We were asked to do a blog about open access journals which I think are incredibly important in making information accessible. One of the points brought up in our communicating science class was how important sharing our research is. If we can’t share it, does it really mean anything? The answer is no and open access journals speak to this. What better way to reach a global audience quickly and efficiently than putting the information on-line. I do understand, however, that some drawbacks do exist. First, One example of a good open access journal (in my opinion)-BMC veterinary Research. This is an open access journal focusing on a variety of topics related to veterinary medicine. It has a good impact factor (at least as far as veterinary journals go) and is peer-reviewed. They are part of the overarching BMC series (BioMed Central) which is an open access publisher of subject-specific journals. There is a whole page dedicated to their explanation of open access and why they support such an entity. For example, they suggest that publishing in their open access journal allows you to reach a much more global audience. They also discuss the fact that open access publishing on-line increases the speed of publication and increases the flexibility with which they can accommodate your research (i.e. makes it easier to publish larger data sets, images, etc.).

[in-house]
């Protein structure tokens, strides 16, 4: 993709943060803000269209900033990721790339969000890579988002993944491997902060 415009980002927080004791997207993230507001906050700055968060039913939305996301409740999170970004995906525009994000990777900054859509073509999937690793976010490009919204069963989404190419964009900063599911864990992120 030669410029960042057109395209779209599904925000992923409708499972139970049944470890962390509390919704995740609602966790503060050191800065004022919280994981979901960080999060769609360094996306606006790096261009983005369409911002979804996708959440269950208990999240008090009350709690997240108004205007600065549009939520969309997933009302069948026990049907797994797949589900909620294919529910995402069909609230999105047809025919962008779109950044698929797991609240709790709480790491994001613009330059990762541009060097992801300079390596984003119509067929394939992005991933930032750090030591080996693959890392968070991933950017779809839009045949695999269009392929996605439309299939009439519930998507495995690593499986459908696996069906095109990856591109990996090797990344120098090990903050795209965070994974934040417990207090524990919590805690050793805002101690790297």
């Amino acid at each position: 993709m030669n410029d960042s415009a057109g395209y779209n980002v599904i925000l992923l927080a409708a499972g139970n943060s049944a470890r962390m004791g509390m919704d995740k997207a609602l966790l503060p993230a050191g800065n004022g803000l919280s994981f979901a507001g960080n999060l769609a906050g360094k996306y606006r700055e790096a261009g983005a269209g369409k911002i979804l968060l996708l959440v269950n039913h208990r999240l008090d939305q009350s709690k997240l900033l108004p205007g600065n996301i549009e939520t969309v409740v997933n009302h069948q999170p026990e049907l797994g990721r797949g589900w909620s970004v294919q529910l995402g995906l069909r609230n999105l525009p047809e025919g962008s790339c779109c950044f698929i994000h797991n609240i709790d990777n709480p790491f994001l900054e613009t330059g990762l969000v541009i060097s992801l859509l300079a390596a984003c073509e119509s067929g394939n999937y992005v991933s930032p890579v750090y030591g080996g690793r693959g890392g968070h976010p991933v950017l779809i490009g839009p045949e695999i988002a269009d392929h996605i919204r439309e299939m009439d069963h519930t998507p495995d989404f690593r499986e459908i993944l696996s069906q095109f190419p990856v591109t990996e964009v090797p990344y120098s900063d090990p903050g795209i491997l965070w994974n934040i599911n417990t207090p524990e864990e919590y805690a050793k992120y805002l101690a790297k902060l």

On the other hand, one of the critiques that I have heard regarding open access research is whether or not it might undermine peer review and/or diminish the quality of research published. I can definitely see where this idea might come from, however, I feel that we as readers need to be critical of what we are reading. And this really is no different from “closed-access journals”. However, in reading up for this blog post, I found that open access has made it easier for “predatory open access publishers”. In my searches I came across “Beall’s List of Predatory Publishers 2015” (http://scholarlyoa.com/2015/01/02/bealls-list-of-predatory-publishers-2015/). Though I think predatory journals have always existed, I think the popularity and overall support of open access publishing has allowed these predatory journals to increase and maybe seem less obvious. However, again, I don’t necessarily think that this is a huge negative for open access. We just need to continue to be critical thinkers and always consider what we are reading and why/if we believe it.